By Sam Bocetta
Sometimes I miss the days when writing about tech issues involved writing about … well … tech. Ten years ago, a list of the top 5 tech issues would have focused on encryption, the advances being made in website builders, and predictions about the failure of the smartphone.
Today, tech is a part of every aspect of our lives, and so ‘tech issues’ are actually social, political, and cultural issues. In 2019, this has been more apparent than ever.
Perhaps the biggest issue facing tech in 2019 is the question of privacy. In some ways, this was expected. 2018 saw the introduction of the most wide-ranging privacy legislation to date, the European Union’s GDPR. As 2019 has progressed, we’ve seen a continual effort to interpret the resolution, and also attempts to apply similar laws in other places: the California Consumer Privacy Act, for instance, brought comprehensive privacy protection to one of every eight residents in the United States.
In other ways, 2019 has brought some unexpected revelations. One has been research that raises deep questions about whether data can ever be truly anonymous and as such questions the safety of companies releasing customer data even in so-called ‘anonymised’ form. The other huge story has been the explosion in consumer privacy tools: secure browsers, secure email systems, virtual private networks (VPNs) built for Macs, PCs, and nearly every type of connected computer (IoT) device. It seems, finally, that the public is waking up to the importance of protecting their data.
2019 has also been the year that disinformation, election interference, and fake news went mainstream. Beyond the headlines about Russian interference in the U.S. elections, some other reports have raised troubling questions about the role of tech companies in helping to spread disinformation.
A report sponsored by the Senate Intelligence Committee, which used data provided under subpoena by major social platforms, showed that between 2015 and 2017, more than 30 million users shared state-sponsored Facebook and Instagram posts with their family and friends.
Not that 2019 has brought any solution to this problem. Voluntary initiatives like NewsGuard have emerged, which aim to expose fake news stories, but at the moment the governmental response to the rise of fake news remains poor.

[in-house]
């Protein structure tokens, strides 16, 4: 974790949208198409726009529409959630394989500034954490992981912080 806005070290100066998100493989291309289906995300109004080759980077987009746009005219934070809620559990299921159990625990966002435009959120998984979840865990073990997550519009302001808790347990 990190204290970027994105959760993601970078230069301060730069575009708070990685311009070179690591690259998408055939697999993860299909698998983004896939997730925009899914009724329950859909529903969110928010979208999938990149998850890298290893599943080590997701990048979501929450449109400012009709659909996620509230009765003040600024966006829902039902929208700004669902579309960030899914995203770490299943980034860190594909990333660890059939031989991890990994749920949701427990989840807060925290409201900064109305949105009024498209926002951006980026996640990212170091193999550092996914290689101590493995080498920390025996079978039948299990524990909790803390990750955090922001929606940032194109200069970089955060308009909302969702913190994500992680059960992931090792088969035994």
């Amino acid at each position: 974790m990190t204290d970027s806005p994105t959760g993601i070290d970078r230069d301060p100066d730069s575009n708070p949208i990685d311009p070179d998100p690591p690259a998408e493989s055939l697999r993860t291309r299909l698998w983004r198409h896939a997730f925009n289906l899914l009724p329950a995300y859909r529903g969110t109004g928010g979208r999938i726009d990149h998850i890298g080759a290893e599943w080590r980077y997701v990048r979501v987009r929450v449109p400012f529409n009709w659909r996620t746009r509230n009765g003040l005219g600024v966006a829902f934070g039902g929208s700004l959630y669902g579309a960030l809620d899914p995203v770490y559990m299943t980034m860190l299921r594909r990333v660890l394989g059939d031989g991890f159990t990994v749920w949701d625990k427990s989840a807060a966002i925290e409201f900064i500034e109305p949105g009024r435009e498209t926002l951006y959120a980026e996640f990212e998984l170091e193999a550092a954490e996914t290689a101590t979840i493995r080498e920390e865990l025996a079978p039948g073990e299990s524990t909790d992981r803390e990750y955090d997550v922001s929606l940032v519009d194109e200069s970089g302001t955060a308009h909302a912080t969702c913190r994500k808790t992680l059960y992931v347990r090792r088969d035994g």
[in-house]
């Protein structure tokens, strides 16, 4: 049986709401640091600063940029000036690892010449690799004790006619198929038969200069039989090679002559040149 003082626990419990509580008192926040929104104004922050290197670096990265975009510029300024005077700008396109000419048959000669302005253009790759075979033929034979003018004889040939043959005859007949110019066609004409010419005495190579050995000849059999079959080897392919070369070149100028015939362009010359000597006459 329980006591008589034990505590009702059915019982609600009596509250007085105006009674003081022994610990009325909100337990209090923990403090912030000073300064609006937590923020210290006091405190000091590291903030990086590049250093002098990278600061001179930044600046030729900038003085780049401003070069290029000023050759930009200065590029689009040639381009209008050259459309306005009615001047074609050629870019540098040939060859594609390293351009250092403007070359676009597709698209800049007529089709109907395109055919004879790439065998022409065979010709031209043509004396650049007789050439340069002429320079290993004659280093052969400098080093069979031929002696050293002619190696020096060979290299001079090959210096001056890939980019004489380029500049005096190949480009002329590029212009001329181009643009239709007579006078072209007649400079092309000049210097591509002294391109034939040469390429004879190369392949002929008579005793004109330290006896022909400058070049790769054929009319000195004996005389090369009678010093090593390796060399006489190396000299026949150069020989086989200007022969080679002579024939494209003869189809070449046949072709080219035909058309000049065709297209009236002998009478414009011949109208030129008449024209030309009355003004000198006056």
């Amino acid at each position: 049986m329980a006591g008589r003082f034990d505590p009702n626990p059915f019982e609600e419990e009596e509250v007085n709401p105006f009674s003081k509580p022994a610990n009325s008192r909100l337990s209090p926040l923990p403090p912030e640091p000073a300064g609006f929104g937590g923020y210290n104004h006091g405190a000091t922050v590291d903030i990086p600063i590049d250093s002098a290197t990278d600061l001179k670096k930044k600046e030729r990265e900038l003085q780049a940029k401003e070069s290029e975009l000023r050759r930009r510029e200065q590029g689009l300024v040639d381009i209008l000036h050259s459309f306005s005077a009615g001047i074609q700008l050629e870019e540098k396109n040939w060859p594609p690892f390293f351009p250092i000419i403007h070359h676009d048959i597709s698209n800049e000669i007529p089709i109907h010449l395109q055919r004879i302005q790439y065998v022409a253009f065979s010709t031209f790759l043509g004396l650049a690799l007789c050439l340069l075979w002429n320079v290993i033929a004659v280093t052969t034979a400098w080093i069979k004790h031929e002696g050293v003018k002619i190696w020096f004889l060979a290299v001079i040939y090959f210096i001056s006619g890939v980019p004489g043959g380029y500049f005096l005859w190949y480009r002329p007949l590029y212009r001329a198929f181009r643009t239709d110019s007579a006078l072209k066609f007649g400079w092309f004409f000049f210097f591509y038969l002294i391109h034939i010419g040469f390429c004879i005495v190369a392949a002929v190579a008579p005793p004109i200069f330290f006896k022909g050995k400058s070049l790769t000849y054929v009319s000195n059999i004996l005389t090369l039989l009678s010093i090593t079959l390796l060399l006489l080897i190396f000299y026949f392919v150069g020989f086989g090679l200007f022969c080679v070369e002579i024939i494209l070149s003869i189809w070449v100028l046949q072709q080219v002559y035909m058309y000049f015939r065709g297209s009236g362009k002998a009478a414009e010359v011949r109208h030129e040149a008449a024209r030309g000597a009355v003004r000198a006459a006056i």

A year is a long time in politics. In 2018, we saw a steady wave of tariff increases on Chinese imports into the U.S., aimed at increasing the sales of American tech in China. Now, in mid-2019, we are embroiled in an escalating trade war that threatens to have dramatic effects on the profitability of U.S. tech companies.
Much of the analysis of the deteriorating relationship between the U.S. and China has focused on the most exciting story of the year: the fact that Huawei was banned from the 5G rollout in the U.S., U.K., and Australia. However, there remain deep concerns over the approach of the Chinese government to tech that have been less well covered.
One is that cybersecurity analysts are seeing more and more spyware in the IoT, and a significant proportion of this appears to have originated with state actors. At the moment, the IoT remains something of a black hole when it comes to cybersecurity, with manufacturers prioritizing connectivity and new features over security.
Second, the case remains that China owns half of all VPNs, a fact that has received far less press attention than it deserves. One of the reasons why so many consumers are turning to privacy tools like VPNs is precisely to avoid state surveillance, but without realizing it they may be sharing their data with the Chinese government.
4. Biometrics and human rights
2019 has also seen increased debate about how the rise of biometric technologies can undermine human rights. Biometrics has been one of the fastest-growing sectors in tech for the past few years, and huge advances have been made due to the increased availability of AI technologies. The success of these technologies has even led some to suggest that we get rid of passwords completely, and instead use facial recognition to access all of our devices and systems.
On the other hand, citizens (and even courts) in the U.S. and U.K. have pointed out that widespread, indiscriminate collection of citizens’ facial data might directly contravene their rights.
5. AI and the economy
Concerns that we will all be replaced by robots have been a staple of science fiction for decades, but 2019 might be the year when that fear became real.
What’s striking about the research being done in this area in 2019 is how different countries have approached the same issue. In the U.S. and Europe, there has been much debate about how many jobs AI will make obsolete, and these discussions have often focused on who will win (and who will lose out) once AI becomes mainstream.
In Japan and South Korea, the situation couldn’t be more different. In those countries, research has tended to focus on the economic and social benefits of the mass roll-out of AI techs, and the fact that they will be able to counter a declining supply of human workers.
None of these debates are new, of course. Those involved in the tech sector have been dealing with them for decades. What is new, though, is the fact that 2019 appears to have been the year in which these debates became mainstream.
This is to be welcomed, of course. The tech sector needs the input of governments and citizens if we are to start coming up with solutions to these questions. But as yet, no easy answers have appeared.
Sam Bocetta is a freelance journalist specializing in U.S. diplomacy and national security, with emphases on technology trends in cyberwarfare, cyberdefense, and cryptography.